Dylan was paying the Band, which meant they didn’t have to find gigs. They could just relax and explore music they liked and were familiar with, as well as music they didn’t know. Dylan sat upstairs typing out songs, then brought them down to the basement, where the Band ran through them, and recorded them. They probably also just jammed, and maybe turned each other on to music they didn’t know. The Band didn’t know much about folk music. They may have known more about country and bluegrass. One of the narrators of the movie asks where the idea came from to record the songs. He thought the idea came from Dylan’s manager, Albert Grossman, who wasn’t crazy about Dylan not performing in concert. That meant less pay for him. With recorded songs he could give some to other artists (the Byrds; Peter, Paul & Mary; and Manfred Mann at least) and get paid for the publishing. It seems that Dylan was surprised, about this time, to discover that Grossman owned fifty percent of his publishing. The narrator points out that the songs emanating from Woodstock were what started the whole bootleg recording phenomenon.
In the late 1960s Dylan had enormous power in popular music. It was partly his influence that caused the explosion of American rock & roll. His next official album, John Wesley Harding, was (the narrator points out) pretty much acoustic, as if Dylan was saying, You want acoustic? Here it is.
It wasn’t what anyone had expected, and in addition to his next album, Nashville Skyline, greatly influenced a lot of bands to pay attention to country music at a time when many people thought country musicians were a bunch of redneck racists. The Byrds and Rolling Stones were two who paid attention. Then came a couple of albums by the Band.
Dylan hadn’t recorded with the Band. He’d gone to Nashville to record the two albums with studio musicians he’d worked with for Blonde on Blonde. But while they were in Woodstock the Band had found an identity when they didn’t have to worry about the next gig. They started writing and recording their own songs, as well as some by Dylan (at least one a collaboration), and more or less consciously decided to go against the psychedelic fashion, as well as their own loud and fast history. So they began their first album with Tears of Rage, a very slow and emotional song written about parents and children written from the parental point of view. That was WAY against the fashion. So was the photo of them with their families of origin, whom they obviously cared about. So was the instrumental break in Chest Fever which sounded, as their producer put it, like a Salvation Army band. No screaming guitars, but all of them playing like virtuosos.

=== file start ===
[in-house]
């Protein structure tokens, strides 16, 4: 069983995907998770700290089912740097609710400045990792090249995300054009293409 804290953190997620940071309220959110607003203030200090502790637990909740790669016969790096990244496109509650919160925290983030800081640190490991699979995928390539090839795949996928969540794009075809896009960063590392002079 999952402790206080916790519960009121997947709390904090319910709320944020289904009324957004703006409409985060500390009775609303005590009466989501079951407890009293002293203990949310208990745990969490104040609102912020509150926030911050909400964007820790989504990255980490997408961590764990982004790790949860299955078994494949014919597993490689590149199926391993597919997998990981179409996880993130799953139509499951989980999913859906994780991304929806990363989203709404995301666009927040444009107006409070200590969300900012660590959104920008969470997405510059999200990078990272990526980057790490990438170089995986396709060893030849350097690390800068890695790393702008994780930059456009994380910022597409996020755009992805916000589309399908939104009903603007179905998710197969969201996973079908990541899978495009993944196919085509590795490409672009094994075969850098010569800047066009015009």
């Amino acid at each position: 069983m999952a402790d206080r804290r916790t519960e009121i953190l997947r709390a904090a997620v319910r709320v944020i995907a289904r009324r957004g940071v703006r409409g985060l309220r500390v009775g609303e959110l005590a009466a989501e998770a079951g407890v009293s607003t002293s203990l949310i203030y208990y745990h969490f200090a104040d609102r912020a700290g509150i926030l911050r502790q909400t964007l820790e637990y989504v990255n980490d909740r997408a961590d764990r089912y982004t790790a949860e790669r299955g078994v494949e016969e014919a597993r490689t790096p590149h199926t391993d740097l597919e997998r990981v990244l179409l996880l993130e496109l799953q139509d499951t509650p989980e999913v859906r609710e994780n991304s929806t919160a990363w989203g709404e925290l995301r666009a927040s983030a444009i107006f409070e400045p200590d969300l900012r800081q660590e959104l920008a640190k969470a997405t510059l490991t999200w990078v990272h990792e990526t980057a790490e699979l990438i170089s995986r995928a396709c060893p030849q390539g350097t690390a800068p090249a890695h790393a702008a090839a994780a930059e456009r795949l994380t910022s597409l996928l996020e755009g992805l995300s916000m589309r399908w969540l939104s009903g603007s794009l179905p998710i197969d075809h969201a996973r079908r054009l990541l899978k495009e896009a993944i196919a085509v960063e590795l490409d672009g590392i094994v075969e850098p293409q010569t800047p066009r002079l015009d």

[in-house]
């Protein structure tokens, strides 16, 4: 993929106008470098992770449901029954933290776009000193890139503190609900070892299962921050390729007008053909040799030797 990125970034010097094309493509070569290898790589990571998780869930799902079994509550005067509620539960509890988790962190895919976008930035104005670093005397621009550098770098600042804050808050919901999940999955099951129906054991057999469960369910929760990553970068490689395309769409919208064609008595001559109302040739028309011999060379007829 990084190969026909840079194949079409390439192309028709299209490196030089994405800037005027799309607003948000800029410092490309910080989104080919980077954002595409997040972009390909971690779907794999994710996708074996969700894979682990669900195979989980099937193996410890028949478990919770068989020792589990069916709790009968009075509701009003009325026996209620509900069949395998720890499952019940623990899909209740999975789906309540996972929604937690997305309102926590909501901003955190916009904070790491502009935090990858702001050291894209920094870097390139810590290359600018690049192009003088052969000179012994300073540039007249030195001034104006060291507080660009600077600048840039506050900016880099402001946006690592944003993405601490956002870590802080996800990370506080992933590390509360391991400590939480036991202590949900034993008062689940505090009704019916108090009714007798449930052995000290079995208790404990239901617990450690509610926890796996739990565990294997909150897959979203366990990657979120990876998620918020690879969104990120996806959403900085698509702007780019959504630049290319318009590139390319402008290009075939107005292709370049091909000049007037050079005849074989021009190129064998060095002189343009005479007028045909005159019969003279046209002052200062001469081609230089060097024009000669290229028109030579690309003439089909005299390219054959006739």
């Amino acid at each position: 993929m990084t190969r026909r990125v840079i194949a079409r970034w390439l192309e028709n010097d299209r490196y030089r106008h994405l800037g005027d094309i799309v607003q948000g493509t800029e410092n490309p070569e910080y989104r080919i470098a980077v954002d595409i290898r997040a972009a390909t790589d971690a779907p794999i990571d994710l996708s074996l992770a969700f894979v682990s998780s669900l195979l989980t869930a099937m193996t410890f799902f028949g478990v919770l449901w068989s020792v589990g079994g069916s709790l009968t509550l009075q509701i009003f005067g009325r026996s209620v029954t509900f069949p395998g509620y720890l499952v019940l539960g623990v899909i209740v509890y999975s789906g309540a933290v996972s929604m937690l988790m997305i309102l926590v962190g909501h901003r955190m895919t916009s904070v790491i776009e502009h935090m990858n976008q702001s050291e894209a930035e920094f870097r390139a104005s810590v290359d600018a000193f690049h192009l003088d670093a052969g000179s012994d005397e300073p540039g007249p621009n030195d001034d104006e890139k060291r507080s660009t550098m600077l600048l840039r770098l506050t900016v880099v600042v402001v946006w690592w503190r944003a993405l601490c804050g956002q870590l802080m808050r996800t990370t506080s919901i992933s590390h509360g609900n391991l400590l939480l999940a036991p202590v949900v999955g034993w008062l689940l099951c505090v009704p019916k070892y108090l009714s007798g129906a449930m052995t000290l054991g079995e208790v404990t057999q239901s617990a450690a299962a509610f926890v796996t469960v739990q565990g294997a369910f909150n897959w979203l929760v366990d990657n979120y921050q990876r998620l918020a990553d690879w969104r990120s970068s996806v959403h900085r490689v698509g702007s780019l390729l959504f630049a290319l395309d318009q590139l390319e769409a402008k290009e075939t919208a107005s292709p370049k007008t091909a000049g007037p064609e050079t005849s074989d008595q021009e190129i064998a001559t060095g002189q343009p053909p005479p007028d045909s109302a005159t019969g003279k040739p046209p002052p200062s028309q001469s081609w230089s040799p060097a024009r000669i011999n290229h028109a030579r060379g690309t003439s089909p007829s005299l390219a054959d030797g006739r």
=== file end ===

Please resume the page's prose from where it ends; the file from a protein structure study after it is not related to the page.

Even more influential was their second album, The Band. Every single cut was at least good, if not great. The subject of the whole album was the world as seen from the South, which Robbie Robertson (who wrote most of the lyrics) had gotten from Levon Helm. The narrator raises the question as to whether Helm really appreciated the view that Robertson gave of his world. What Helm really DIDN’T appreciate was that Robertson gave himself the lion’s share of the songwriting credits. Helm thought the rest of the group, who had contributed to the arrangements, should get credit too.
That made things a bit tense, and the Band didn’t have that kind of success again. They still came up with some nice songs, but not as consistently. Part of it was partying too hard, which interfered with their ability to work. Approaching the mid-seventies their career was no longer in good shape. Neither was Bob Dylan’s.